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March 10, 2014

Basho's haiku on Nara (1): "Scent of Ancient Buddhas"

Basho was born in 1644 in the castle town of Iga-Ueno, in the Kansai area, but at a young age settled in Edo. He made several trips back to western Japan and then also often visited the Nara area or Yamatoji as it is called in Japanese. In 1684 he visited Yoshino and the next year he observed the Water Drawing Ceremony in Todaiji and an outside Noh performance (Takigi-Noh) in Kofukuji. He also visited Horyuji. These visits have been described in Nogarashi Kiko, 'The Record of a Weather-Exposed Skeleton.' In 1686 he was again in the Kansai, and this time he wrote Oi no Kobumi, 'The Record of a Travel-Worn Satchel,' about his peregrinations, this time to Hase, Tonomine, Yoshino, Katsuragi, Nara, Ishinogami, Miwa, Yagi and Taima. Next he was back in 1689 for the famous Wakamiya Festival of the Kasuga Shrine. In 1691 he again saw the outside Noh performance at Kofukuji. In 1694, the year of his death, finally, he spent one night in Nara on the way to Osaka.

Here is the fist of several posts with haiku Basho wrote inspired by the temples and shrines of Nara: about the many Buddha statues in the ancient town, the crying deer of the Kasuga Shrine, the Water Drawing Ceremony in Todaiji and an old pine tree at Taimadera temple. Most moving of all is the haiku he wrote about the blind Ganjin, the founder of Toshodaiji.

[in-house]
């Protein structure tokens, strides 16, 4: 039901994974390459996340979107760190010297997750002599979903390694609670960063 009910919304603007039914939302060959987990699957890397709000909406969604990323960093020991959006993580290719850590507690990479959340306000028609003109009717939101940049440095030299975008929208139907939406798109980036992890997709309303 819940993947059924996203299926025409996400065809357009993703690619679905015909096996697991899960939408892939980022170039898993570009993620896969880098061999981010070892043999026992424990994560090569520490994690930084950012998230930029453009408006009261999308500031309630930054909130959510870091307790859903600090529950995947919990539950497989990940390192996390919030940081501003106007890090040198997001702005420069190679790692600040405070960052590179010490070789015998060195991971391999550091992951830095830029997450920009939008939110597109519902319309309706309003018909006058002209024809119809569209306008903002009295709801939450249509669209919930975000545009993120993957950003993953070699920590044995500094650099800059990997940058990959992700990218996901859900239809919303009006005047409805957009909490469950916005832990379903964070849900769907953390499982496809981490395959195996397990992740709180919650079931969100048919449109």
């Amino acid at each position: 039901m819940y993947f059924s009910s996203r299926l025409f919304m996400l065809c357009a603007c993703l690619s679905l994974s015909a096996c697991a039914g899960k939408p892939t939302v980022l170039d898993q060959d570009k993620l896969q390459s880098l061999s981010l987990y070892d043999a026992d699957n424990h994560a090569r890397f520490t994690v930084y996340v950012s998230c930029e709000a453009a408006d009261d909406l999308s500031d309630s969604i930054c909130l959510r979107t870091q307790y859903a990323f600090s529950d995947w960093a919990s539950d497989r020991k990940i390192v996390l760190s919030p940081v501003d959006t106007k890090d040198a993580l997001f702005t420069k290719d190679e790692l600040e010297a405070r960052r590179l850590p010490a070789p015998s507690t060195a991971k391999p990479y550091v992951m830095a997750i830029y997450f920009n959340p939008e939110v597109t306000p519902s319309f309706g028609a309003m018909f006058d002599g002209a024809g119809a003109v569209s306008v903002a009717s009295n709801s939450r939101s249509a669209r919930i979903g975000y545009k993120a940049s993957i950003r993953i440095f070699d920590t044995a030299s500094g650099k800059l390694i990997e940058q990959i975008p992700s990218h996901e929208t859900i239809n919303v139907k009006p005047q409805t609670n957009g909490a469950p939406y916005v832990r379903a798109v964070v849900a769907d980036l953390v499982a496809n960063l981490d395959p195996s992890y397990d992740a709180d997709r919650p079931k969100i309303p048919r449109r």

We start with the "Scent of Ancient Buddhas."


[Ancient Buddha - Binzuru statue of Todaiji]

scent of chrysanthemums
in Nara
ancient Buddhas

kiku no ka ya | Nara ni wa furuki | hotoketachi

Shonenji is a tiny Jodo sect temple standing in the southwest corner of the block that forms the old Nara town. It is almost not part of that old town anymore, standing within hearing distance of a busy road and encircled by small, ugly apartments. The laundry of the inhabitants, hanging from their balconies, almost wholly covers the grounds of Shonenji. One would expect Buddhist banners and pennants here, but instead finds T-shirts and underwear fluttering in the wind.

The temple was founded by Chogen (1121-1206), the Todaiji priest who was responsible for the rebuilding of the temple after it had been destroyed in the Genpei War in 1180. It must therefore date from the 12th or early 13th c.; the only reminder of those days is a statue of Shandao (one of the founders of Jodo or Pure Land Buddhism) brought back from China by Chonen and now still in the temple. It is not normally on view.

In fact, one only comes to this temple to see the famous Basho haiku, inscribed on a stone in front of the small temple hall. Basho was in Nara on the ninth day of the ninth month, 1694, the day the Choyo no Sekku or Chrysanthemum Festival was celebrated. He wrote this haiku while taking a rest in Shonenji and one imagines that the temple grounds were filled with chrysanthemums rather than pants and shirts. The haiku stone is old: it was put up in 1793, to commemorate that already one century had passed since the demise of the haiku master. The haiku wonderfully catches the atmosphere of Japan's ancient capital.

{Shonenji's main hall and the haiku stone}
The haiku stone stands in front of the main hall of Shonenji temple. One can freely enter the grounds to see the haiku stone; the temple hall itself is closed.
20-min walk from Nara Kintetsu Station or JR Nara station.